Officials trace the turnaround to the expansion of legalized gambling in Ohio in 2012, that allows for racinos and casinos, also to offer games like roulette and blackjack.

Miami Valley Gaming’s two-month season will offer 66 days of harness racing, 14 more than last year, before the operation was moved out to the 120-acre site at Ohio 63 and Union Road. There will be 56 racing days at Hollywood Gaming at Dayton Raceway, also 14 more than last year were held at Raceway Park in Toledo. The Dayton racino is expected to open in September. Racing is expected to begin in October.

There are no overnight stables at the Warren County racino, so competitors will have to transport the horses to and from the track. That means additional expenses for feed, hay and agricultural products, as well as gasoline, restaurants and lodging beyond Miami Valley Gaming’s investment.

“All those horses have to eat. They have to be cared for,” said Keidel, who also will serve as racing secretary for Hollywood Gaming at Dayton Raceway.

Reader Comments ...

Next Up in News

FRESH IDEAS: The jolt of love and wanting

From The Hedgehog Review: “To love is to be jolted out of the self by the strangeness of another person, and the beloved entrances precisely because of his unutterable difference — the most basic and insuperable absence. He is absent even when he is present because he is other, situated outside of myself: ‘But isn’t desire always...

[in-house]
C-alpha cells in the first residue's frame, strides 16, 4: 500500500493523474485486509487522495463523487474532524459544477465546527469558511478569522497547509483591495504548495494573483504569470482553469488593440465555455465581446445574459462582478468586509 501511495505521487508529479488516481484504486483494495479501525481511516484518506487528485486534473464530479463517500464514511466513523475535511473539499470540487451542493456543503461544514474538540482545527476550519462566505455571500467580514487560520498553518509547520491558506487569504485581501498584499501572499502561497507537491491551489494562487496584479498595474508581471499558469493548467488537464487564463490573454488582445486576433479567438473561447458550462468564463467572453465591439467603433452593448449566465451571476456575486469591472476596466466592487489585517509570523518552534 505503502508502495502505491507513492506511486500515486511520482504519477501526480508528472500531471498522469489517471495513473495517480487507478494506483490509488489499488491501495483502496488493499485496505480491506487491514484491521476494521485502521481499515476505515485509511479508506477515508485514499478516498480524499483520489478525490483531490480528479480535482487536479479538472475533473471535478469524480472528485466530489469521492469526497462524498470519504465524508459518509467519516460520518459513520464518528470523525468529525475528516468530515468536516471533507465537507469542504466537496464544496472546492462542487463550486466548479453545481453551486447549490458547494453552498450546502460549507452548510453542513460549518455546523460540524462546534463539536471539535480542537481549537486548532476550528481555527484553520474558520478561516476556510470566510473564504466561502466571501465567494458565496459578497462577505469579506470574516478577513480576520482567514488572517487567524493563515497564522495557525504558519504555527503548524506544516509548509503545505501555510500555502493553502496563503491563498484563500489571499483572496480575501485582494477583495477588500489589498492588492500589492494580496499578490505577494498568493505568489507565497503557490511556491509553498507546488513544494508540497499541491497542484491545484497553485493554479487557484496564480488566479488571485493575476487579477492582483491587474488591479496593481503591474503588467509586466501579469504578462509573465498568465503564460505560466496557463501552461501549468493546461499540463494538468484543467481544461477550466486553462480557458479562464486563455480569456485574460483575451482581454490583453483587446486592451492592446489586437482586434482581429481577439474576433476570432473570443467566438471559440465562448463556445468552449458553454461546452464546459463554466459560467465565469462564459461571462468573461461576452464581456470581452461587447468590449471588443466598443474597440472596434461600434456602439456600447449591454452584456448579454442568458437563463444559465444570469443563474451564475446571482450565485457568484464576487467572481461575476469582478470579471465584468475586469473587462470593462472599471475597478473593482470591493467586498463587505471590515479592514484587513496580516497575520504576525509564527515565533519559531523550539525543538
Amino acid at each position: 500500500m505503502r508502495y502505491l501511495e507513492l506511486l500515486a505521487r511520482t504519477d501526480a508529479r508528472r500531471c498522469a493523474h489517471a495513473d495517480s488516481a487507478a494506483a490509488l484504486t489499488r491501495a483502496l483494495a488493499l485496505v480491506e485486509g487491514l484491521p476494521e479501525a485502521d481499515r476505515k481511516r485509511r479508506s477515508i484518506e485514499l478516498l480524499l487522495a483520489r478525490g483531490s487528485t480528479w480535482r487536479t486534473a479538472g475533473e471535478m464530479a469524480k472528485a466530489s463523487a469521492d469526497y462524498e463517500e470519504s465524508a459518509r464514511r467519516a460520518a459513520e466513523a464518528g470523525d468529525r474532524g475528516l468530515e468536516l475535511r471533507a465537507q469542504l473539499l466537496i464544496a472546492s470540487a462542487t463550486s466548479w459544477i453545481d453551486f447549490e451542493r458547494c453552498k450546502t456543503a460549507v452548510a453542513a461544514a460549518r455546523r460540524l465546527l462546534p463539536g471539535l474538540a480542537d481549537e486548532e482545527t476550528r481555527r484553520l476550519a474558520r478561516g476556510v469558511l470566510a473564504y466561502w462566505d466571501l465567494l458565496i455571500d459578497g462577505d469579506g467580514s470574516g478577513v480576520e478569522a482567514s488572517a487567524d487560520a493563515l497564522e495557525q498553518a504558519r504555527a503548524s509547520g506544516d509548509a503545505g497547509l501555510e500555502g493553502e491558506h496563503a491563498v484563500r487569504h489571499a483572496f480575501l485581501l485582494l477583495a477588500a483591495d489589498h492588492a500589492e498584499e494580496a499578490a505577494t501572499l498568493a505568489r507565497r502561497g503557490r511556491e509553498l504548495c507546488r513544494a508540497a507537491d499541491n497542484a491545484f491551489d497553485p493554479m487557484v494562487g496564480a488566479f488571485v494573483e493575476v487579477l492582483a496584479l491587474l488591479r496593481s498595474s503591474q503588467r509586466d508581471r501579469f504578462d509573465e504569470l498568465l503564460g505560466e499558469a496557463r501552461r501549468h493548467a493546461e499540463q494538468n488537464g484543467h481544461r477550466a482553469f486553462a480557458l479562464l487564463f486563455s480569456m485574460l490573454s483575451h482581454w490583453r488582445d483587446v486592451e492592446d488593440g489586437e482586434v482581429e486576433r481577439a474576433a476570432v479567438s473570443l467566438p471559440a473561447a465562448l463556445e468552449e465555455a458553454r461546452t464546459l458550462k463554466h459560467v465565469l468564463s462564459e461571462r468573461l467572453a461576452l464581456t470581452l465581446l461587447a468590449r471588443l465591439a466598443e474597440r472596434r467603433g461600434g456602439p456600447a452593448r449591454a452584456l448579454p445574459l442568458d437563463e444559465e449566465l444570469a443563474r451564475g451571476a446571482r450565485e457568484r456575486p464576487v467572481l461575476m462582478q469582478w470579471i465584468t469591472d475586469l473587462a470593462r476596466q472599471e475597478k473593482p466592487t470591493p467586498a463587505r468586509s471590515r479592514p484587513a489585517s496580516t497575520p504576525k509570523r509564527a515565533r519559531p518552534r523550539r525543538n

TODAY’S MODERATOR: Is there a driver shortage?

More mail on the recent news that the state is considering legislation to boost the number of commercial truckers. This came in from reader Michael Huff, who says, in part: ”With regard to the so-called trucker shortage, a lot of owner/operators and small carriers would disagree. I own a small (less than 10 trucks) carrier and our thought is...
GUEST COLUMN: Cleaning out the closet of life

Sorting through a childhood closet is not for the sentimental-hearted. It can leave you at a standstill surrounded by tokens of memories chronicling the life of a family. Where do you even begin to let go? Our two sons shared a room always. Over the last 28 years, their common closet has accrued grade-school book reports, sports trophies, chess sets...
South Charleston man accused of punching police officer after fight
South Charleston man accused of punching police officer after fight

A South Charleston man has been accused of punching a Springfield officer who broke up a large fight Monday evening. Trey Michael Smith, 18, of South Charleston, appeared in Clark County Municipal Court on Tuesday on assault on a peace officer, resisting arrest and obstructing official business charges. He pleaded not guilty and his bond was set at...
COMMENTARY: Can Democrats save Trump from himself?

After President Donald Trump’s first legislative battle, a deplorably stingy attempt to repeal and replace President Barack Obama’s Affordable Care Act, went down without a vote in the House, I wondered: What happened to all of the “winning”? “We are gonna win, win, win,” Trump had promised at a National Rifle Association...
More Stories